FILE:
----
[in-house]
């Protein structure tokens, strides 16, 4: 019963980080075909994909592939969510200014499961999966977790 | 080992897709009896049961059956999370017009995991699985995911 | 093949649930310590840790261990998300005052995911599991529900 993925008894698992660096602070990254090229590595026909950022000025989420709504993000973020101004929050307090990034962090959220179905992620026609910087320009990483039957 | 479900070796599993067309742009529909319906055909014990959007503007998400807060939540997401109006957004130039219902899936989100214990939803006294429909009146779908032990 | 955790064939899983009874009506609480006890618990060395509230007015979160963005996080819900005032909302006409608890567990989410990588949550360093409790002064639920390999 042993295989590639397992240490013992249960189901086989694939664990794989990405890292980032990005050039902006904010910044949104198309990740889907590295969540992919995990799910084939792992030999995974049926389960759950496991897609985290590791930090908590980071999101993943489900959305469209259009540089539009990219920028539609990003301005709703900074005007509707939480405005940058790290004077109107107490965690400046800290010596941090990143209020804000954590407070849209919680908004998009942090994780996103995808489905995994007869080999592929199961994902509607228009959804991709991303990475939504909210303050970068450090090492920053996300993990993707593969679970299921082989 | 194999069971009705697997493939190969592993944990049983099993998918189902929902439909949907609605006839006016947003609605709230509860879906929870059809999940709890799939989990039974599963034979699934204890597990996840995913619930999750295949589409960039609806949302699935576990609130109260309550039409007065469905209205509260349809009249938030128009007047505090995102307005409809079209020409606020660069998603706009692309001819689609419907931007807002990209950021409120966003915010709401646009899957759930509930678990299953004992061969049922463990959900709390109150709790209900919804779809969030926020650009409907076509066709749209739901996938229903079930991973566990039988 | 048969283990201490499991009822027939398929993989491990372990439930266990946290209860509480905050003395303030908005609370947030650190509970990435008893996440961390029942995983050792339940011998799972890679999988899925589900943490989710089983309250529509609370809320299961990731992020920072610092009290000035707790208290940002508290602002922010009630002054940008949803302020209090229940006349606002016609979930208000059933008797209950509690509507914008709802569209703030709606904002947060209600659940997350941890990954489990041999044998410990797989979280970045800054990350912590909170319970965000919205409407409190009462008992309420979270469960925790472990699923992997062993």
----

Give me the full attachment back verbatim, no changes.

[in-house]
């Protein structure tokens, strides 16, 4: 019963980080075909994909592939969510200014499961999966977790 | 080992897709009896049961059956999370017009995991699985995911 | 093949649930310590840790261990998300005052995911599991529900 993925008894698992660096602070990254090229590595026909950022000025989420709504993000973020101004929050307090990034962090959220179905992620026609910087320009990483039957 | 479900070796599993067309742009529909319906055909014990959007503007998400807060939540997401109006957004130039219902899936989100214990939803006294429909009146779908032990 | 955790064939899983009874009506609480006890618990060395509230007015979160963005996080819900005032909302006409608890567990989410990588949550360093409790002064639920390999 042993295989590639397992240490013992249960189901086989694939664990794989990405890292980032990005050039902006904010910044949104198309990740889907590295969540992919995990799910084939792992030999995974049926389960759950496991897609985290590791930090908590980071999101993943489900959305469209259009540089539009990219920028539609990003301005709703900074005007509707939480405005940058790290004077109107107490965690400046800290010596941090990143209020804000954590407070849209919680908004998009942090994780996103995808489905995994007869080999592929199961994902509607228009959804991709991303990475939504909210303050970068450090090492920053996300993990993707593969679970299921082989 | 194999069971009705697997493939190969592993944990049983099993998918189902929902439909949907609605006839006016947003609605709230509860879906929870059809999940709890799939989990039974599963034979699934204890597990996840995913619930999750295949589409960039609806949302699935576990609130109260309550039409007065469905209205509260349809009249938030128009007047505090995102307005409809079209020409606020660069998603706009692309001819689609419907931007807002990209950021409120966003915010709401646009899957759930509930678990299953004992061969049922463990959900709390109150709790209900919804779809969030926020650009409907076509066709749209739901996938229903079930991973566990039988 | 048969283990201490499991009822027939398929993989491990372990439930266990946290209860509480905050003395303030908005609370947030650190509970990435008893996440961390029942995983050792339940011998799972890679999988899925589900943490989710089983309250529509609370809320299961990731992020920072610092009290000035707790208290940002508290602002922010009630002054940008949803302020209090229940006349606002016609979930208000059933008797209950509690509507914008709802569209703030709606904002947060209600659940997350941890990954489990041999044998410990797989979280970045800054990350912590909170319970965000919205409407409190009462008992309420979270469960925790472990699923992997062993």